News Corp and the Murdochs have had a rough couple of months, to say the least. The media conglomerate’s leadership has claimed innocence amidst growing evidence that the hacking of thousands of people’s phones by News of the World was discussed by the paper’s top editors. No matter how much the Rupert and James Murdoch knew of the practice, they are at least partially to blame for the company’s problems thanks to questionable appointments they made to News Corp’s board of directors.
NASDAQ, where the firm’s stock is listed, requires a majority of board members to be independent. Technically, News Corp complies with this requirement. But in reality, six of the nine claimed independent directors have close ties to the company and it’s CEO, according to the New York Times. Among them are three former chairmen of News Corp subsidiaries, a member of the Bancroft family who made a fortune off News Corp’s purchase of Dow Jones, and the godson of Lachlan Murdoch, Rupert Murdoch’s eldest son.
“They have nothing that looks like arms length,” professor of finance Kathleen Hagerty said of News Corp’s board. “If you go to the board of GE, they have people like the president of MIT and CEOs of other major corporations. They have a lot of other things going, so they don’t really owe GE anything.” GE’s wealth of independent directors brings different perspectives to the board, allowing the firm to tap talent and ideas it may not have internally.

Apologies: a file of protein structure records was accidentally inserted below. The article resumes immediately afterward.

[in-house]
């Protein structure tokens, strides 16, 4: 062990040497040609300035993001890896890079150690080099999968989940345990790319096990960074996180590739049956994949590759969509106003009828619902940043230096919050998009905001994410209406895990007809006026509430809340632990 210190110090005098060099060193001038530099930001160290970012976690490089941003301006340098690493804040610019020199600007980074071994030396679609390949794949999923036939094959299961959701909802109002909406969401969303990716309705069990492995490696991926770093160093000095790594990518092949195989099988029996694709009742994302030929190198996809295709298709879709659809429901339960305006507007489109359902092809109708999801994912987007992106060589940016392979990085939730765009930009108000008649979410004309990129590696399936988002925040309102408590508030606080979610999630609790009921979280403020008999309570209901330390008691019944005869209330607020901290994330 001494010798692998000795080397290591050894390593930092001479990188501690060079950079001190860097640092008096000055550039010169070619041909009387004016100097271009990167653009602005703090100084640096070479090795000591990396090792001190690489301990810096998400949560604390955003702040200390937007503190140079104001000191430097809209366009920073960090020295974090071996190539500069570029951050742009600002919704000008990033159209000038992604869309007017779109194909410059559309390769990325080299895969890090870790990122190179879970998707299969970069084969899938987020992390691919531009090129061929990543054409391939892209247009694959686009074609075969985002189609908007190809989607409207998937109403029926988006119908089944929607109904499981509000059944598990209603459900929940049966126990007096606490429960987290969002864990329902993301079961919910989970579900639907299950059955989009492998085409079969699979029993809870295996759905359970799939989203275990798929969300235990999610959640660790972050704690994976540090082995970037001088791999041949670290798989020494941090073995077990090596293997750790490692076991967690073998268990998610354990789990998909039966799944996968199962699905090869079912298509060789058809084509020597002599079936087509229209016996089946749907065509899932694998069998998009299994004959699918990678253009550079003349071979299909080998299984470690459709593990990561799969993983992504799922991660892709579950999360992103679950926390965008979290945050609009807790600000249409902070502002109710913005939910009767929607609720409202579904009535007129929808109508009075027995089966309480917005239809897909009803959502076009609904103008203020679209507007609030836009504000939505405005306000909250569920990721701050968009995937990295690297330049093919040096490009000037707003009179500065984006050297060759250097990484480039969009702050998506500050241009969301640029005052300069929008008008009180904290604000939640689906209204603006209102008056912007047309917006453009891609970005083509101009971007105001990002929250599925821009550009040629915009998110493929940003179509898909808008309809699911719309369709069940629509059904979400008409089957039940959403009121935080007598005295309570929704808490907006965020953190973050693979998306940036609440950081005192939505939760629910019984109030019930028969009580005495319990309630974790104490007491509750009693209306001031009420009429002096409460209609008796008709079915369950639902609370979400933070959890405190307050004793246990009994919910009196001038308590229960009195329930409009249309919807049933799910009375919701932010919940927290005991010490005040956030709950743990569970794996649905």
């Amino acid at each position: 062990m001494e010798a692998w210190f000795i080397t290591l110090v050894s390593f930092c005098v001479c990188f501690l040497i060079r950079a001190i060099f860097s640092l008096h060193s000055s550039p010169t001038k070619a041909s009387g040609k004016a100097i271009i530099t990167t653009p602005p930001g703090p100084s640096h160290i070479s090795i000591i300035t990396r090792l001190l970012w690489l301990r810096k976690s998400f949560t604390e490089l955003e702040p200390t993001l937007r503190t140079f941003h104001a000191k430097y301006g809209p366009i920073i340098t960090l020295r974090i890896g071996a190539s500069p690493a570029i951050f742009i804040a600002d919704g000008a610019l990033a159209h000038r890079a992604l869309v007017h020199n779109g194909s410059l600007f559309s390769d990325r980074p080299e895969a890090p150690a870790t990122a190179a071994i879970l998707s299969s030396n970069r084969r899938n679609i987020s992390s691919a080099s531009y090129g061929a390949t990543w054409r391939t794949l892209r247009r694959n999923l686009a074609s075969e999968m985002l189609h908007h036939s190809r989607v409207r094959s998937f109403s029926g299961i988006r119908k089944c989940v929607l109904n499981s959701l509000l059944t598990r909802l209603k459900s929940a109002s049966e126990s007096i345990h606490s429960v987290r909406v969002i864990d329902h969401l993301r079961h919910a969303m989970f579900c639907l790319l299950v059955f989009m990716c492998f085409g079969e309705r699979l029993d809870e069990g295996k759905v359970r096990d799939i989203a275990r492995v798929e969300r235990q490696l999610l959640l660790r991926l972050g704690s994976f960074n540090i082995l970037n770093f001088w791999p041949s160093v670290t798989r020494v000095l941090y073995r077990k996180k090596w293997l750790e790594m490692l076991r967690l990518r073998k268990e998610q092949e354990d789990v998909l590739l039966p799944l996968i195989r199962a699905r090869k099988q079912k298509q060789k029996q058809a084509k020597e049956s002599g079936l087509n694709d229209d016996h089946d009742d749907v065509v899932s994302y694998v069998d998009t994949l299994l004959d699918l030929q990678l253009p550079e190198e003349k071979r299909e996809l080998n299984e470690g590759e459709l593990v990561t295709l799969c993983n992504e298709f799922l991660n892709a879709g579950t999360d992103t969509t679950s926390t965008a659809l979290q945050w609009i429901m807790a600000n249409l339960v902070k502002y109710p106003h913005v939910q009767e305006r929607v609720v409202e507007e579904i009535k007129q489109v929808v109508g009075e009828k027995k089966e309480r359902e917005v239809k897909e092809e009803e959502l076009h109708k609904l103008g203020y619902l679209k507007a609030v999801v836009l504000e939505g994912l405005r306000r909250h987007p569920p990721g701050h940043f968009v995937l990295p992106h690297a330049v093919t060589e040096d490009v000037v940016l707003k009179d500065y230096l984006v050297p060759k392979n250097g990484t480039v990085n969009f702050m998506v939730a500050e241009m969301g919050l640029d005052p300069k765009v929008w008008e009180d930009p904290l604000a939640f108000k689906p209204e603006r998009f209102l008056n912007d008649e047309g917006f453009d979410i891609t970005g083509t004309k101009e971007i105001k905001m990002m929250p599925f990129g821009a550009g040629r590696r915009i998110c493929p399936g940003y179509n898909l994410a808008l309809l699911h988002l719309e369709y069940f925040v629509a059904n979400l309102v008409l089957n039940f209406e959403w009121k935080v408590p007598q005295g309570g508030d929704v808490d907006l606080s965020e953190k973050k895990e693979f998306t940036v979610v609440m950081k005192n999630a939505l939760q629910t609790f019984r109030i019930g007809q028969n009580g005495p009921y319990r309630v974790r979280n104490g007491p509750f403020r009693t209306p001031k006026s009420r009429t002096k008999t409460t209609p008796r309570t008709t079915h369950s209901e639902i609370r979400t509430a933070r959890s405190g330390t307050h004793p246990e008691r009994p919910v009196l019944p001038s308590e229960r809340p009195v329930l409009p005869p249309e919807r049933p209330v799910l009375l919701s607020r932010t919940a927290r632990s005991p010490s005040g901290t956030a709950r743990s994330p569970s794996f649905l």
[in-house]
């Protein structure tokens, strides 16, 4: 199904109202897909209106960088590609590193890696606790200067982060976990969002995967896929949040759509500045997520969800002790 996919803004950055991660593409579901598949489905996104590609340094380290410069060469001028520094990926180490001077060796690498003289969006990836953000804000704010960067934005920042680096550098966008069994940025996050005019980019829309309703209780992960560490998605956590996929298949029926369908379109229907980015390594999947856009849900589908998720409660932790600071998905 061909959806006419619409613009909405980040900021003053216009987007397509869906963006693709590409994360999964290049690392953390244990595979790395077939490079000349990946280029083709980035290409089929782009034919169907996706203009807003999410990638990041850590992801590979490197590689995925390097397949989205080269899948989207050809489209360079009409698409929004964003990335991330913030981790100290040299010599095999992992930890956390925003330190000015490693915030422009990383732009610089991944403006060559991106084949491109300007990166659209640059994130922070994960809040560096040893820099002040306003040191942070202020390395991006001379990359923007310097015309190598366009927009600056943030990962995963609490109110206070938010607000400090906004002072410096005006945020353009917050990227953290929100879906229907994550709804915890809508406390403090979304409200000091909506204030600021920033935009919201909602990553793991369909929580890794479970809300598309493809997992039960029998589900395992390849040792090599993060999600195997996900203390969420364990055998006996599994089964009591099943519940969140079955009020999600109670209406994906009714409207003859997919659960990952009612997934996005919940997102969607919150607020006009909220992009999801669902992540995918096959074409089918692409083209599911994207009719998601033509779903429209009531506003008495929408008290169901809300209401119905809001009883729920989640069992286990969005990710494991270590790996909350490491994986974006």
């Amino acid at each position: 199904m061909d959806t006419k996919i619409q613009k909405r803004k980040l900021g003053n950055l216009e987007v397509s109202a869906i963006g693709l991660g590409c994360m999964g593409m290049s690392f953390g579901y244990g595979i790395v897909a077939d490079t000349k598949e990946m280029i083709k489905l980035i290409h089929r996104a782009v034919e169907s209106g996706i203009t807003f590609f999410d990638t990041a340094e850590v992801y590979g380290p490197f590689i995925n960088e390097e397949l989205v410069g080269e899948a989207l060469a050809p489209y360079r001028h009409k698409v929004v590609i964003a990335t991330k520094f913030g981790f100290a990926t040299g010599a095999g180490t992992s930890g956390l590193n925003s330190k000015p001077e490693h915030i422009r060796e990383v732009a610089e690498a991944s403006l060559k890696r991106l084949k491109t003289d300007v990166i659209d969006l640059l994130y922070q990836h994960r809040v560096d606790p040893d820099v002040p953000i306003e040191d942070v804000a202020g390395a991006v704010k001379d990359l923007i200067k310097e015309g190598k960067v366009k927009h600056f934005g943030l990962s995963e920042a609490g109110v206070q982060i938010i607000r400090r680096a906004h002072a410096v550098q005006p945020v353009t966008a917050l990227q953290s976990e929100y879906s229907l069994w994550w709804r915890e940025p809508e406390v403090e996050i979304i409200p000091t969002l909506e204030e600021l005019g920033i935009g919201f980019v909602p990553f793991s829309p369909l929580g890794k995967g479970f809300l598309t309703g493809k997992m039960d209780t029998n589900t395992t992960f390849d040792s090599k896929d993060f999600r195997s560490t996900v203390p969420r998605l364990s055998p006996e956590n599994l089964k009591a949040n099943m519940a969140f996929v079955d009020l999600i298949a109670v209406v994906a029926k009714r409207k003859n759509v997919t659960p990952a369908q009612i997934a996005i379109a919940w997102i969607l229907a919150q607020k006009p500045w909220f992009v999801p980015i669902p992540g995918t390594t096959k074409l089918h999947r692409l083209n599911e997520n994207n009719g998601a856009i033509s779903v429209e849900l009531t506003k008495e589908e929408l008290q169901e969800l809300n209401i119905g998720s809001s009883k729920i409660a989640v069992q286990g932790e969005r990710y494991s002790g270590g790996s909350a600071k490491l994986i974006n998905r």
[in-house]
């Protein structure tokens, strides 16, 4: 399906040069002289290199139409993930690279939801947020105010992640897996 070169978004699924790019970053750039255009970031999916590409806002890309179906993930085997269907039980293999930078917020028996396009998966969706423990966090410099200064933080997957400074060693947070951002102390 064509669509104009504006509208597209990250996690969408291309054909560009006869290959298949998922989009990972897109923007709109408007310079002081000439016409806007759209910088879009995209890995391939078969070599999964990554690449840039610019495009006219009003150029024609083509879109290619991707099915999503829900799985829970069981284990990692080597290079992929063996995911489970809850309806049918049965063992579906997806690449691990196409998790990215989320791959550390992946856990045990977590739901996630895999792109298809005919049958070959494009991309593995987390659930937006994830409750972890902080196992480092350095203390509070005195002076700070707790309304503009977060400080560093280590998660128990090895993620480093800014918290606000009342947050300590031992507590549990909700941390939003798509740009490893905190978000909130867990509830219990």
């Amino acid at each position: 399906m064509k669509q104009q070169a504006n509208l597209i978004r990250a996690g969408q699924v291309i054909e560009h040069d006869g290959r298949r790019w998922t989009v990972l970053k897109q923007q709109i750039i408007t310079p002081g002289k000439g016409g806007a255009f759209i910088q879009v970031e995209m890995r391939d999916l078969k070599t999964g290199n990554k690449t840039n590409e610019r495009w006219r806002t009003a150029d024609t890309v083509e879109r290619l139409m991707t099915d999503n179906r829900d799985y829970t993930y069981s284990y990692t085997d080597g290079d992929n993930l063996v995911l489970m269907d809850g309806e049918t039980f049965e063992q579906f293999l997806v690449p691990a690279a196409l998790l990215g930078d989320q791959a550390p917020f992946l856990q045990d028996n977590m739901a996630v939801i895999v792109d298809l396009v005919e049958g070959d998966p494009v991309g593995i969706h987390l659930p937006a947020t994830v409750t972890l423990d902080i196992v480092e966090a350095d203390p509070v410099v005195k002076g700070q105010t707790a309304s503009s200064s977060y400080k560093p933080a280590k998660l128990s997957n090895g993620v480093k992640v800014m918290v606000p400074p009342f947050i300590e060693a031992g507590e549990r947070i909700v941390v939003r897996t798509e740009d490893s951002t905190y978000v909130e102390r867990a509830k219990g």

News Corp’s board, on the other hand, is stacked with internal directors and people who are indebted to Rupert Murdoch to some extent. That so many are currently or were previously employed by the firm means they are steeped in the News Corp “way”. “They’re not providing much outside perspective,” Hagerty said. On top of that, most directors have something to thank Rupert Murdoch for, whether that be a job, a tidy fortune, or both. “They owe him,” she added, “so it’s a little harder to be honest.”
Poor governance is apparent in the way the company has handled the hacking scandal, Hagerty said. “I don’t know how much attention the phone hacking got at the board level, but the way that they’ve handled it with internal people investigating it suggests poor judgement. They’re not getting enough outside advice,” she said. “If they had somebody else on the board who was a bit more independent, that would have helped them.”
Photo by World Economic Forum.